Global Internet Freedom Declines For 10th Year In A Row; India 'World Leader In Internet Shutdowns': Report

by Darshit Singh 3 years ago Views 12502

Global Internet Freedom Declines For 10th Year In

Global internet freedom has declined for the 10th consecutive year, according to a report by the think tank Freedom House. The report assesses internet freedom in 65 countries, which account for 87 percent of the world’s internet users, from the period of June 2019 to May 2020.

26 countries including India saw their internet freedom rating plummet while 22 countries showed improvement. Myanmar and Kyrgyzstan, followed by India, Ecuador, and Nigeria witnessed the largest declines, the report stated. 

Iceland grabbed the top spot in the report while China ranked last and continues to be the country with “worst conditions for internet freedom” for the sixth year on the trot. 

The report dubs India as the “world leader in internet shutdowns” and highlights the rare occasion when the world’s largest democracy snapped the internet in 9 Indian cities including Delhi following demonstrations against the controversial Citizenship (Amendment) Act.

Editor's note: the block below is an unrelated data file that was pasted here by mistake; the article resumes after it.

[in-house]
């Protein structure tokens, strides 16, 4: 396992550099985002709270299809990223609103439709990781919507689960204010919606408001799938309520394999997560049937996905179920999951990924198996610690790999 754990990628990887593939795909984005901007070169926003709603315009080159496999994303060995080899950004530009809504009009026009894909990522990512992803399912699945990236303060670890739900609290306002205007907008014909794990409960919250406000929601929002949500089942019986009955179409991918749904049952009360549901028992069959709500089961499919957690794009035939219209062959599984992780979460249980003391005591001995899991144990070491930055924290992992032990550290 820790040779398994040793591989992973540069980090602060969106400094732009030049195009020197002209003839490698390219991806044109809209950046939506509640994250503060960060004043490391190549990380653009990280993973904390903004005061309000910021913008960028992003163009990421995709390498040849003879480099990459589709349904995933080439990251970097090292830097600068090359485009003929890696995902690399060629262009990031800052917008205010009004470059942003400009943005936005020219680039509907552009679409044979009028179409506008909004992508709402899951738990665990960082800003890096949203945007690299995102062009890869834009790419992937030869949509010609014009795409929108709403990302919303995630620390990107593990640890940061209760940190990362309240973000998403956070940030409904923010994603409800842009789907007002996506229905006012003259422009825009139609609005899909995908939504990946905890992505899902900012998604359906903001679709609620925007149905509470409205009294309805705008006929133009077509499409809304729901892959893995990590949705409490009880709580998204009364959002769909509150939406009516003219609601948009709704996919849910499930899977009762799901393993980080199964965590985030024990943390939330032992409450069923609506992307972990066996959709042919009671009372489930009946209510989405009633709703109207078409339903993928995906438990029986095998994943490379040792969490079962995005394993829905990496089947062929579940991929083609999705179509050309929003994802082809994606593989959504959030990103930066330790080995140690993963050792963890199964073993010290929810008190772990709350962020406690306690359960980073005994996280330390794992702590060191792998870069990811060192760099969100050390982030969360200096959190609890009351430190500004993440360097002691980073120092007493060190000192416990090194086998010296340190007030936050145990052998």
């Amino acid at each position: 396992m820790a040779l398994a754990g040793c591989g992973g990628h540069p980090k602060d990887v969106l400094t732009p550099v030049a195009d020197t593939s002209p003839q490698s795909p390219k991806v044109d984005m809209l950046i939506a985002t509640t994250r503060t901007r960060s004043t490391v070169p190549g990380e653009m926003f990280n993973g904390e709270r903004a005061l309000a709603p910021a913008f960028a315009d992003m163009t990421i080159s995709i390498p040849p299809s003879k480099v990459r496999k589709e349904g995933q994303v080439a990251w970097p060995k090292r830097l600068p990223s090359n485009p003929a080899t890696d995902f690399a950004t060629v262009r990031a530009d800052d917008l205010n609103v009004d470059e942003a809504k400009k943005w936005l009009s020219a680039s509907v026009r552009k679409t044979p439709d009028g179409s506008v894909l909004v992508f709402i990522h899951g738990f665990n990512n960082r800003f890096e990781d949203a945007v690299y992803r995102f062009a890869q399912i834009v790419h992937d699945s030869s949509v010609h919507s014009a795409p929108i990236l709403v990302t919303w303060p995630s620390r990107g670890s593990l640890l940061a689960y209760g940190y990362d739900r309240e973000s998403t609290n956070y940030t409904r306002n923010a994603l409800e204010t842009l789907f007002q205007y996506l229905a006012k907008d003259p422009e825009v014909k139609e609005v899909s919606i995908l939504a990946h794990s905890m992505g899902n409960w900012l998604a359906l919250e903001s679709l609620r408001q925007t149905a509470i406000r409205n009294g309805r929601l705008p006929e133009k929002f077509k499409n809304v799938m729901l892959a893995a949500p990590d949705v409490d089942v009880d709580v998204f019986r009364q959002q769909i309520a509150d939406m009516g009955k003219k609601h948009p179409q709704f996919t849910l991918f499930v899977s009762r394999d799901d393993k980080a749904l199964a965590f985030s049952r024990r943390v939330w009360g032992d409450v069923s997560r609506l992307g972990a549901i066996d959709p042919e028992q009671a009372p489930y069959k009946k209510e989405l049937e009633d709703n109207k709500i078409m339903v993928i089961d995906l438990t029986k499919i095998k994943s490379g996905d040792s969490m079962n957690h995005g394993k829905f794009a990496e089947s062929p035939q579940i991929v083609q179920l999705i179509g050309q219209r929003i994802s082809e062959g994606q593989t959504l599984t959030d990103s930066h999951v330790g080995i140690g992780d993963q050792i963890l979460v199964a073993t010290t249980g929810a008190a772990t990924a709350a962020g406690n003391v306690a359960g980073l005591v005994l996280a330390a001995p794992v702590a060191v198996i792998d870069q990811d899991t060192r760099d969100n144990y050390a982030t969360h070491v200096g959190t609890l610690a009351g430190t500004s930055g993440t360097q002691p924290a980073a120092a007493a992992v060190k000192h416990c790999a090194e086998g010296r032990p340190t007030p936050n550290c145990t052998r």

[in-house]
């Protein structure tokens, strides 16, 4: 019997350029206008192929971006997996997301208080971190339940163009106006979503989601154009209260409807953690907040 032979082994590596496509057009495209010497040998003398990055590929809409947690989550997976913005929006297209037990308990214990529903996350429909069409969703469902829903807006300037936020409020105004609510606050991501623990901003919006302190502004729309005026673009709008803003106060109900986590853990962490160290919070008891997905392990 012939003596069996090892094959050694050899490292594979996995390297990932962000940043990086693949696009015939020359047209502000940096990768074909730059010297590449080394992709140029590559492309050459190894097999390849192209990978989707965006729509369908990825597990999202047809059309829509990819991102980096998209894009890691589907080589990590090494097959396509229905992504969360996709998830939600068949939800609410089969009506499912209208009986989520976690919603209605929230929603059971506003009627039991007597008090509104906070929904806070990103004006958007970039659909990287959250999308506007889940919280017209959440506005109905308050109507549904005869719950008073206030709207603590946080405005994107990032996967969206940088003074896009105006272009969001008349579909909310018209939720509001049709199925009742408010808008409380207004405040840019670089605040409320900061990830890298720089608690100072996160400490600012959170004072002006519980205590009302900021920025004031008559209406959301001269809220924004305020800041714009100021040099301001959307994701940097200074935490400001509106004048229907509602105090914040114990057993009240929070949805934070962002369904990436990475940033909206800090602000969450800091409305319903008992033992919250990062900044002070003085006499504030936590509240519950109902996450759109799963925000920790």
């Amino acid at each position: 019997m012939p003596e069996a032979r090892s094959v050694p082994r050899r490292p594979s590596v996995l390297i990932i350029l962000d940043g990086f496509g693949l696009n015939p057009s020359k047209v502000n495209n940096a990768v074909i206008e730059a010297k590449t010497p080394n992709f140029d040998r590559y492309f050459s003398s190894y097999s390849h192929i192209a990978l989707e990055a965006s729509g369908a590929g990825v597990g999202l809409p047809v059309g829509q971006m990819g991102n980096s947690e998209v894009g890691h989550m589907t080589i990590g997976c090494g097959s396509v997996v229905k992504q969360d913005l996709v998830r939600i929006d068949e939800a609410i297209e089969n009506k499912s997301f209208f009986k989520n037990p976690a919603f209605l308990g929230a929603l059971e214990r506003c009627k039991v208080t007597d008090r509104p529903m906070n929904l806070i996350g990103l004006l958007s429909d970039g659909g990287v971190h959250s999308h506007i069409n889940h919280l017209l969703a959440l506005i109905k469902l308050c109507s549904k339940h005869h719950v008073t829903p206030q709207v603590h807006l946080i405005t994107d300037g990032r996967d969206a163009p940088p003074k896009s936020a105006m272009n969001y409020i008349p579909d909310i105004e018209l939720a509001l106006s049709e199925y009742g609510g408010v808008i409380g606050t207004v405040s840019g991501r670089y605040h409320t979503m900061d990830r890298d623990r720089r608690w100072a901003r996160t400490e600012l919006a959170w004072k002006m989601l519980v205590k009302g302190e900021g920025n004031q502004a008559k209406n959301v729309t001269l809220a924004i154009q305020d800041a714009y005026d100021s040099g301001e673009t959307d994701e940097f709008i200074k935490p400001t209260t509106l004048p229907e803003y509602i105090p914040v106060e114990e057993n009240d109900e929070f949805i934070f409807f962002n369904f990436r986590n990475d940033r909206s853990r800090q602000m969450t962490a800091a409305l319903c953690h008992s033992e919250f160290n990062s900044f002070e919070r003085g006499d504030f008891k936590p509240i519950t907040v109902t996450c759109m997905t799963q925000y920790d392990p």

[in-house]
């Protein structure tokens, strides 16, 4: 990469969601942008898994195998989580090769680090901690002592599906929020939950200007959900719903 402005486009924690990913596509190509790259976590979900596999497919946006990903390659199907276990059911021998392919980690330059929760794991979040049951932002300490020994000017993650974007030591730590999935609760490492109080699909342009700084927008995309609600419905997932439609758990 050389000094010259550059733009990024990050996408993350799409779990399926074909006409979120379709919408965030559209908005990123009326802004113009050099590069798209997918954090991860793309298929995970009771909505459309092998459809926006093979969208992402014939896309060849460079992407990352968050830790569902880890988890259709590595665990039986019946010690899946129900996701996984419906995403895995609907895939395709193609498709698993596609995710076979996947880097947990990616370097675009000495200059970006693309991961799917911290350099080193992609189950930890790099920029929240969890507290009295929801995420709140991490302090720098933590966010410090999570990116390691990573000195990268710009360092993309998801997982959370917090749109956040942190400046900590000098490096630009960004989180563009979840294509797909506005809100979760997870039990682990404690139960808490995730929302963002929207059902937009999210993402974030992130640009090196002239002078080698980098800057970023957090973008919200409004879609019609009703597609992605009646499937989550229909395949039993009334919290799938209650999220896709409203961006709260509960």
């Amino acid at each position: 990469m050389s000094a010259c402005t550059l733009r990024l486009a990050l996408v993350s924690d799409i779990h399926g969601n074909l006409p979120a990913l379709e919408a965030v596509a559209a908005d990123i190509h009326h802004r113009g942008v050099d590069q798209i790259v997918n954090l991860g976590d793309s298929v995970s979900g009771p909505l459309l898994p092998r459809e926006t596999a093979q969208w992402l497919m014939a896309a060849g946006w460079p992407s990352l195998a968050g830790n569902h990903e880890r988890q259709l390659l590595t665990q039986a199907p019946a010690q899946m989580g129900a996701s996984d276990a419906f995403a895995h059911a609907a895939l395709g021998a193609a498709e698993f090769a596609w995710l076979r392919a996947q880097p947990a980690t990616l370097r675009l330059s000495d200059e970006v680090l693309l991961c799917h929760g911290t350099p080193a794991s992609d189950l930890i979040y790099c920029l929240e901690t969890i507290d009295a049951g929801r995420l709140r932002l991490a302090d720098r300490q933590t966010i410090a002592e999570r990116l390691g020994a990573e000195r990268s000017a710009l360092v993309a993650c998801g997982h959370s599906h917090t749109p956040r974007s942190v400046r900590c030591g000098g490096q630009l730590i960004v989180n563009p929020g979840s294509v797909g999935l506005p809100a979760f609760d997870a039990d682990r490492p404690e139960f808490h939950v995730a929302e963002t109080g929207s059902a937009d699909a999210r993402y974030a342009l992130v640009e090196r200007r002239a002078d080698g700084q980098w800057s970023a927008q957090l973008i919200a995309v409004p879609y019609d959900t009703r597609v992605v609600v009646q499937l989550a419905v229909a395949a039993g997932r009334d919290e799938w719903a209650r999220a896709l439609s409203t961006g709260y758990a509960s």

In addition, the report points out the use of spyware against renowned rights activists, journalists, and lawyers. The report also mentions activist Anand Teltumbde who was allegedly targeted by two separate coordinated spyware campaigns and later arrested in April 2020 and adds that the case against him relies heavily on information extracted from his electronic devices.

Apart from raising privacy concerns around the contact-tracing Aarogya Setu app which was made almost mandatory to download for citizens by the Indian govt, the US-based think tank also said that government officials tried to control the online narrative about the COVID-19 pandemic which led to restrictions on reporting, arresting and detaining numerous people for their online speech, and even forcing citizens to remove content from their social media handles.

The report recommends that “the internet freedom movement must raise its ambitions from simply demanding policies that respect basic rights, to actually building robust governance structures that enshrine and enforce those protections.”

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